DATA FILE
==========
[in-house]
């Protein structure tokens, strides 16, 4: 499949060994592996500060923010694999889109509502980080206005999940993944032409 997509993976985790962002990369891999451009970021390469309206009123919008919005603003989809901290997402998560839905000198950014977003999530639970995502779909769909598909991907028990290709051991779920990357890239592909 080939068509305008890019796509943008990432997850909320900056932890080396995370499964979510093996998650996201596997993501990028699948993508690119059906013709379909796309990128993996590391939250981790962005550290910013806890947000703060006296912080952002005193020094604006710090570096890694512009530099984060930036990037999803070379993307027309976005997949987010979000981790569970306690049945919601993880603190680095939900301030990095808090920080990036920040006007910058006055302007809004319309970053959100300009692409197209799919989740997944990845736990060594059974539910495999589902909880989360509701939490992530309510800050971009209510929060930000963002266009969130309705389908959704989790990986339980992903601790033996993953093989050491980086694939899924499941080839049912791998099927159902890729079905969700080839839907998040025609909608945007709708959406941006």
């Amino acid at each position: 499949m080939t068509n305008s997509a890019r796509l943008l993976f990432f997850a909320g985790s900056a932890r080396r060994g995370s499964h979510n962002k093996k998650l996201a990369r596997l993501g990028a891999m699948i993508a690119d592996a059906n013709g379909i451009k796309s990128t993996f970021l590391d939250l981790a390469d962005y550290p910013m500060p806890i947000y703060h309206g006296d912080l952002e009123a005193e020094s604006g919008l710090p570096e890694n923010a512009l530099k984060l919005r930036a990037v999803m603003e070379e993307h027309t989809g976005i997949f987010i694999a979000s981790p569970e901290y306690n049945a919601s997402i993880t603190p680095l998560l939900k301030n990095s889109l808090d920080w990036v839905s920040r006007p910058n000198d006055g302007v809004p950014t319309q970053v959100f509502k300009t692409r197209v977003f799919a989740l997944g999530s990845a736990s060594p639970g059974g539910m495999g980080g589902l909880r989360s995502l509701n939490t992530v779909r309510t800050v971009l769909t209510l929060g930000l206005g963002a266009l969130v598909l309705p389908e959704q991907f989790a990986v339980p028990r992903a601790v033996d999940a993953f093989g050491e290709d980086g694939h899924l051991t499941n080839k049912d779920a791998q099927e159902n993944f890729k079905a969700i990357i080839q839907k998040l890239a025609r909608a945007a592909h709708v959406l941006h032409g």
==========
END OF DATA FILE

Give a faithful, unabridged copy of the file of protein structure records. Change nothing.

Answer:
[in-house]
């Protein structure tokens, strides 16, 4: 499949060994592996500060923010694999889109509502980080206005999940993944032409 997509993976985790962002990369891999451009970021390469309206009123919008919005603003989809901290997402998560839905000198950014977003999530639970995502779909769909598909991907028990290709051991779920990357890239592909 080939068509305008890019796509943008990432997850909320900056932890080396995370499964979510093996998650996201596997993501990028699948993508690119059906013709379909796309990128993996590391939250981790962005550290910013806890947000703060006296912080952002005193020094604006710090570096890694512009530099984060930036990037999803070379993307027309976005997949987010979000981790569970306690049945919601993880603190680095939900301030990095808090920080990036920040006007910058006055302007809004319309970053959100300009692409197209799919989740997944990845736990060594059974539910495999589902909880989360509701939490992530309510800050971009209510929060930000963002266009969130309705389908959704989790990986339980992903601790033996993953093989050491980086694939899924499941080839049912791998099927159902890729079905969700080839839907998040025609909608945007709708959406941006």
């Amino acid at each position: 499949m080939t068509n305008s997509a890019r796509l943008l993976f990432f997850a909320g985790s900056a932890r080396r060994g995370s499964h979510n962002k093996k998650l996201a990369r596997l993501g990028a891999m699948i993508a690119d592996a059906n013709g379909i451009k796309s990128t993996f970021l590391d939250l981790a390469d962005y550290p910013m500060p806890i947000y703060h309206g006296d912080l952002e009123a005193e020094s604006g919008l710090p570096e890694n923010a512009l530099k984060l919005r930036a990037v999803m603003e070379e993307h027309t989809g976005i997949f987010i694999a979000s981790p569970e901290y306690n049945a919601s997402i993880t603190p680095l998560l939900k301030n990095s889109l808090d920080w990036v839905s920040r006007p910058n000198d006055g302007v809004p950014t319309q970053v959100f509502k300009t692409r197209v977003f799919a989740l997944g999530s990845a736990s060594p639970g059974g539910m495999g980080g589902l909880r989360s995502l509701n939490t992530v779909r309510t800050v971009l769909t209510l929060g930000l206005g963002a266009l969130v598909l309705p389908e959704q991907f989790a990986v339980p028990r992903a601790v033996d999940a993953f093989g050491e290709d980086g694939h899924l051991t499941n080839k049912d779920a791998q099927e159902n993944f890729k079905a969700i990357i080839q839907k998040l890239a025609r909608a945007a592909h709708v959406l941006h032409g």